Imaging technician assisting patient

Positron Emission Tomography (PET)

We understand the importance of knowing how your body is functioning. With PET scans, our doctors can evaluate a wide range of conditions that other scans can’t, including brain disorders such as Alzheimer’s disease and a variety of cancers. These scans allow our doctors to provide more accurate diagnoses, targeted treatments and better outcomes for our patients.

A positron-emission tomography scan, or PET scan for short, is a nuclear imaging procedure that uses a combination of computer technology and a radioactive imaging agent called a tracer to produce clear, high-resolution images of the body and its various functions in real-time and in 3-D.

PET scans are valuable in treating different forms of cancer because the radioactive tracer is usually bonded with sugar. The radioactive sugar collects in cancer cells, which will show up on images and can help in cancer diagnosis and staging.

A PET scan is often done in combination with a CT scan and may be useful in evaluating whether cancer has spread to other organs such as the liver or lung. CT, computed tomography, scans produce images of the body’s anatomy or structure. Combining the two allows for a very sophisticated piece of equipment that provides physicians with a powerful tool for the detection and diagnosis of diseases, such as cancer, earlier and more accurately, improving a patient’s chances for a good outcome.

PET-CT scans allow your doctor to pinpoint afflictions and conditions related to cancer, heart disease and brain disorders. PET-CT offers many benefits:

  • Because PET and CT scans are performed simultaneously, it provides precise correlation of cellular function with anatomical information.
  • Definitive diagnosis is achieved sooner, allowing for quicker treatment. It provides precise staging of disease and better monitoring of recurrences. Invasive surgery to determine whether a tumor exists may be avoided.
  • PET-CT can be used for treatment planning for Radiation Therapy.

Before the scan, you will receive a dosage of the radioactive tracer through an IV. The tracer contains glucose in order to image how the body is metabolizing sugar. It is important to not eat carbohydrates or foods containing sugar at least 24 hours prior to your scan. Once you’ve received the tracer, you will be asked to wait at least an hour in order to let your body absorb it.

During the scan, you lie on a moving bed that enters through the PET scanning machine, similar to a CT or MRI scan. The scanning machine looks like a small tunnel that wraps itself around your entire body. The tunnel delivers and picks up low-dosage radiation to image the different organs in your body.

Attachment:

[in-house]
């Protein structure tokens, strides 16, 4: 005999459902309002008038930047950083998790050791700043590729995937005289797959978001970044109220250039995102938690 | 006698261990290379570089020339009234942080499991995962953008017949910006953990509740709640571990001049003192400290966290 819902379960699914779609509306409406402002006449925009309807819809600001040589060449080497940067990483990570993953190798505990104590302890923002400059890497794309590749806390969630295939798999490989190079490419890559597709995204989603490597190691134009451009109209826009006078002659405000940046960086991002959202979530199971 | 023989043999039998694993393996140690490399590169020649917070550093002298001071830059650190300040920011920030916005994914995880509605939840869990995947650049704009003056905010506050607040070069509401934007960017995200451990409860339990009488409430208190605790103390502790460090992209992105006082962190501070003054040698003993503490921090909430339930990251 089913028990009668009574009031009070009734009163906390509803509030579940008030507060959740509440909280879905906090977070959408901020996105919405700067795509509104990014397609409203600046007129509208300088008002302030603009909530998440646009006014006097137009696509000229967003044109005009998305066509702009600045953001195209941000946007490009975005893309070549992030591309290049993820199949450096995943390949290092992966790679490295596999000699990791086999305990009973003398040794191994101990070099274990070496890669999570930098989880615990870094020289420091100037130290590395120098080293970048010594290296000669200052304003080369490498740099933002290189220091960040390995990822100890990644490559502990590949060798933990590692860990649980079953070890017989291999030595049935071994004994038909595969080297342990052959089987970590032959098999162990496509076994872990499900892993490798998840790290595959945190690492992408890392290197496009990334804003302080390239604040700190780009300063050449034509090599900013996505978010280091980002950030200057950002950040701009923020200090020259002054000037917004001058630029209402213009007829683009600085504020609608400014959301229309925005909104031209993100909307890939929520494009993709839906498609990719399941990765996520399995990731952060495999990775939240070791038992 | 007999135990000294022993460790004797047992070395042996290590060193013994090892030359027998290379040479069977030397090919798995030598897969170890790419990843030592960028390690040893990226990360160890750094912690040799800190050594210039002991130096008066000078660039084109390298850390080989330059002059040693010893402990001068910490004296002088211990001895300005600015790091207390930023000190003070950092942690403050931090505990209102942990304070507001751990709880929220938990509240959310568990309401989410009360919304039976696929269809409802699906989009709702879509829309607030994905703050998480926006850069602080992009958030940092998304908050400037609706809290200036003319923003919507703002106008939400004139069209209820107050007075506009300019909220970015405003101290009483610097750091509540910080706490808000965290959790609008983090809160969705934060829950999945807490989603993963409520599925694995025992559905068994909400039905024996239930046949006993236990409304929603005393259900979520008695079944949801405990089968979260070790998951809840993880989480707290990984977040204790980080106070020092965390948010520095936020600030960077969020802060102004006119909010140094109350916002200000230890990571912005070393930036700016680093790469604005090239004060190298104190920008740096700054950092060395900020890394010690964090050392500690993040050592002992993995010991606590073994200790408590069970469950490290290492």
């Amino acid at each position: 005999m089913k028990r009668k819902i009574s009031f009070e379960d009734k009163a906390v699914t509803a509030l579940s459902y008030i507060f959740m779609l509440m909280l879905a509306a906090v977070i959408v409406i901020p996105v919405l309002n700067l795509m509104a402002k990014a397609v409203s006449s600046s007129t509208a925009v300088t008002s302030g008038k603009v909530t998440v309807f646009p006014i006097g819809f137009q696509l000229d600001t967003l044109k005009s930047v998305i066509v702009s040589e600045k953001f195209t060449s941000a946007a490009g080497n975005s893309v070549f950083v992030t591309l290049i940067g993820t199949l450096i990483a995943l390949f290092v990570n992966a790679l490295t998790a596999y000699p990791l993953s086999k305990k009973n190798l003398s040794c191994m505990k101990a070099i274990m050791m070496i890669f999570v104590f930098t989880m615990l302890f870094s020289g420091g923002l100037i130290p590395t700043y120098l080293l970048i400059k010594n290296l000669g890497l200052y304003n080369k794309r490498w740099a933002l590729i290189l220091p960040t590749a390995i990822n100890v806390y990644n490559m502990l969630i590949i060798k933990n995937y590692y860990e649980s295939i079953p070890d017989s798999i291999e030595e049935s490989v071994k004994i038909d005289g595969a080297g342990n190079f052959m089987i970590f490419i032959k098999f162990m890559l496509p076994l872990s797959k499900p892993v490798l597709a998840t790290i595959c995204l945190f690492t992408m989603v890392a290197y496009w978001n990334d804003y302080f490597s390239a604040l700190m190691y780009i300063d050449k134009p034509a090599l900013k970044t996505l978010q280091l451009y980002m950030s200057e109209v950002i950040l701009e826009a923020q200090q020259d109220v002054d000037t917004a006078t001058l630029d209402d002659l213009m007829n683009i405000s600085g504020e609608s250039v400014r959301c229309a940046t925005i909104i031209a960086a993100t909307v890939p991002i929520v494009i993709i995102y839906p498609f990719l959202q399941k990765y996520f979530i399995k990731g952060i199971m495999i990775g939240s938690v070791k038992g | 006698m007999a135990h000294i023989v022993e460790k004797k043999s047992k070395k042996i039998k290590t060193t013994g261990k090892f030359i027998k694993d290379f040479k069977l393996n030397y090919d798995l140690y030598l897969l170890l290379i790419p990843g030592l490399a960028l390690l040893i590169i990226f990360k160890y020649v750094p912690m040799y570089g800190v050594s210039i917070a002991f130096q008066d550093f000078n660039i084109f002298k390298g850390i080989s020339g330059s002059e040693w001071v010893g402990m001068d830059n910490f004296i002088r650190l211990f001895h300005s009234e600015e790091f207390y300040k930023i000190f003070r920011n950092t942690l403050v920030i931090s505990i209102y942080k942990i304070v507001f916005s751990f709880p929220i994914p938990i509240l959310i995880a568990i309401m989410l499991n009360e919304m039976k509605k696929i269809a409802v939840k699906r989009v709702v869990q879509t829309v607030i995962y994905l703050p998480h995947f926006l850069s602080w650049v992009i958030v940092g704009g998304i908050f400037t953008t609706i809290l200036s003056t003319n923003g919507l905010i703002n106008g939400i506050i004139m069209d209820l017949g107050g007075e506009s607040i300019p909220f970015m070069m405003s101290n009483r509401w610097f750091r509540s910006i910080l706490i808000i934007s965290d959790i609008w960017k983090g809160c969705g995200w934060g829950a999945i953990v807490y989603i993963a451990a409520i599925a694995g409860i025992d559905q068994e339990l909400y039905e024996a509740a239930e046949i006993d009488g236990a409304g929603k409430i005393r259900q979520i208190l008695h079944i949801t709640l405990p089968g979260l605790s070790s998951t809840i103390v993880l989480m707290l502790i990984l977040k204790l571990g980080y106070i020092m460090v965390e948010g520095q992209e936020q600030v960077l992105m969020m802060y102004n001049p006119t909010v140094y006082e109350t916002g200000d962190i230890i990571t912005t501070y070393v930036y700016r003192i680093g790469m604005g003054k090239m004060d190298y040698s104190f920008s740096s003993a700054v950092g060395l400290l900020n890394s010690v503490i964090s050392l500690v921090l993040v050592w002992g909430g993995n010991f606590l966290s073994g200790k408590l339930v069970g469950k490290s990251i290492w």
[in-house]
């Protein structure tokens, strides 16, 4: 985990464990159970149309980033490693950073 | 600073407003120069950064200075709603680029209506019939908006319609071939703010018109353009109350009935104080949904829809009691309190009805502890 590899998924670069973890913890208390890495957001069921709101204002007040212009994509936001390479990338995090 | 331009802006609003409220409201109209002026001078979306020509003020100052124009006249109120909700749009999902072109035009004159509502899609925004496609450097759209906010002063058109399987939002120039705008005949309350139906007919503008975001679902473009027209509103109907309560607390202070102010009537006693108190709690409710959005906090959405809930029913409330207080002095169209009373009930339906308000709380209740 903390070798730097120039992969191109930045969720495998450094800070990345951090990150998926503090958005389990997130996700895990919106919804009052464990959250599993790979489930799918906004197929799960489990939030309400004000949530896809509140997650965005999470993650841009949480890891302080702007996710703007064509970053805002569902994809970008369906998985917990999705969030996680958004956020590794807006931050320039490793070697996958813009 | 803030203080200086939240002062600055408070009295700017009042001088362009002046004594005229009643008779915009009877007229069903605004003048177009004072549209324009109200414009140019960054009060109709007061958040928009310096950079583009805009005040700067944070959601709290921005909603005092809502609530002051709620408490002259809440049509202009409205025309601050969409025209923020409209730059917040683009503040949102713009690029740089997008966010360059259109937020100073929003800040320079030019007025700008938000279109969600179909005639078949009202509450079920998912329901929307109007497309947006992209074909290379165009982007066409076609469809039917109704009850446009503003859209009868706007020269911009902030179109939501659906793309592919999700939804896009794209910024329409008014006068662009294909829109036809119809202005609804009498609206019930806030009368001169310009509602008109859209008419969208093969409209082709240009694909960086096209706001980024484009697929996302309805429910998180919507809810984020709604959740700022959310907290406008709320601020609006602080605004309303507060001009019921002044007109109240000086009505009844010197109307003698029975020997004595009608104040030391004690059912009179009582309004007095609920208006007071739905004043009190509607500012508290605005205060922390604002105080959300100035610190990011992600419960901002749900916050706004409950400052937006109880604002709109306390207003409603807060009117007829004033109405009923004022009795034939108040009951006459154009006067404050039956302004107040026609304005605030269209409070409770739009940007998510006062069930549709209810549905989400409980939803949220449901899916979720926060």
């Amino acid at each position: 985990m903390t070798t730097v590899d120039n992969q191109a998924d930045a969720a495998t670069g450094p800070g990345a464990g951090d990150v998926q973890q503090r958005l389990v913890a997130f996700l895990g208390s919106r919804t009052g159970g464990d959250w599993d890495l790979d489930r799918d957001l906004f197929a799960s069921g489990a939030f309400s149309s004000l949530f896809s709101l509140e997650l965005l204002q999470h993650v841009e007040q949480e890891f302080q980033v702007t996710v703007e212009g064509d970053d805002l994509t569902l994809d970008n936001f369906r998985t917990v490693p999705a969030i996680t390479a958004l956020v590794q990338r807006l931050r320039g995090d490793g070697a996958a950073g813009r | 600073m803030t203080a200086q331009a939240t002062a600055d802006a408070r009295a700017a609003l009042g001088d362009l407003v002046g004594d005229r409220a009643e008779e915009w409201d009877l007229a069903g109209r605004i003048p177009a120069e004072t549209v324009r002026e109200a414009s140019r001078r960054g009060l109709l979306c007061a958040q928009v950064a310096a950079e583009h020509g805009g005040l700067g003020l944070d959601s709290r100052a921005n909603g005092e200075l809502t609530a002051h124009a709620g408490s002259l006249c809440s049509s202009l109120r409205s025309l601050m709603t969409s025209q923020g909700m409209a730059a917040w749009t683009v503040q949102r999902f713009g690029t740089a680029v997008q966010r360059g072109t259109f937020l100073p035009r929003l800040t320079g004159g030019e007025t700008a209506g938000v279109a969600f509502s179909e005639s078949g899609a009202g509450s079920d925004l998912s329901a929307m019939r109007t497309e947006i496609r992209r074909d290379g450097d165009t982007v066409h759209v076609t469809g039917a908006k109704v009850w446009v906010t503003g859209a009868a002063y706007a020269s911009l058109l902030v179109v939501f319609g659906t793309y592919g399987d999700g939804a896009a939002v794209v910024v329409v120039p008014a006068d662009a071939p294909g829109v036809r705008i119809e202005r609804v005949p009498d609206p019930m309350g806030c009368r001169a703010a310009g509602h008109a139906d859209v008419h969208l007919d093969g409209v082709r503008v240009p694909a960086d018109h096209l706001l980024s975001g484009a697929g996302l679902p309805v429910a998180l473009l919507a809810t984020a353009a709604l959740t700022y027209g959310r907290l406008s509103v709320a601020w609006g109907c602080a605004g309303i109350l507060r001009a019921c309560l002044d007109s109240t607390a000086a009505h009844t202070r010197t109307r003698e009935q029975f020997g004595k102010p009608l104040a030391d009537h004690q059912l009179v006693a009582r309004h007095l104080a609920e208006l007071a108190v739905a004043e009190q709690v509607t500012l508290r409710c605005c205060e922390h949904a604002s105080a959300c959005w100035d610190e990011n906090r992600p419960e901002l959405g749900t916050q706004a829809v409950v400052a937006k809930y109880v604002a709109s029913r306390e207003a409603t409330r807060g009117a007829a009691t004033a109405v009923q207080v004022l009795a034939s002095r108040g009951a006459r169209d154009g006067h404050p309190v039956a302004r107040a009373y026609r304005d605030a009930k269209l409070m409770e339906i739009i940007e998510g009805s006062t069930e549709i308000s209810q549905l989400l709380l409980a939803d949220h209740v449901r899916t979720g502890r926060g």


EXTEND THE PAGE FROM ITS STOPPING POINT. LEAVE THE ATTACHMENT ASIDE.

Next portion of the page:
The PET scanning machine then sends the information received to a computer controlled by a radiologist and located in a separate room. The computer processes the information to produce the slices and cross-sections for analysis.

Your radiologist monitors you and the PET scanner throughout the entire process. Should you feel uncomfortable or need assistance, a microphone allows you to speak to them at all times.

The entire scan takes roughly 20 to 40 minutes.

Your scan results

A radiologist will review the PET-CT images, compare them to previous pertinent films the patient may have had, and interpret what s/he sees. The radiologist will dictate a report, which will be transcribed and sent to your healthcare provider who ordered the exam several days after the exam.  Contact your healthcare provider for your PET-CT exam results.

Routine body scans are used to:

  • Assist physicians in diagnosing many common cancers, including breast, colorectal, esophageal, head and neck, lung, lymphoma, melanoma, ovarian, pancreatic, thyroid and muskuloskeletal tumors
  • Identify where the cancer is in the body
  • Determine if the cancer has spread
  • Evaluate treatment

Brain scans are used to:

  • Differentiate recurring brain tumors from healthy tissue for targeted radiation therapy
  • Before surgery for some seizure disorders
  • Differentiate Alzheimer's disease from dementia that is caused by multiple mini-strokes

PET-CT bone scans are used to:

  • Evaluate bones for abnormalities like bony lesions and tumors
  • Evaluate post operative fusion patients

PET scans are a type of nuclear imaging test, which means a small amount of radiation exposure is common. Because the exposure is minimal, the test itself is a proven method for safe imaging. Any complications that may occur during the procedure relate to how the radioactive agent is injected. These complications can include minor bleeding or swelling at the injection site and often do not occur.

You can eat and drink normally after the exam and resume normal activities, but should maintain distance from pregnant women and small children for six hours following the appointment.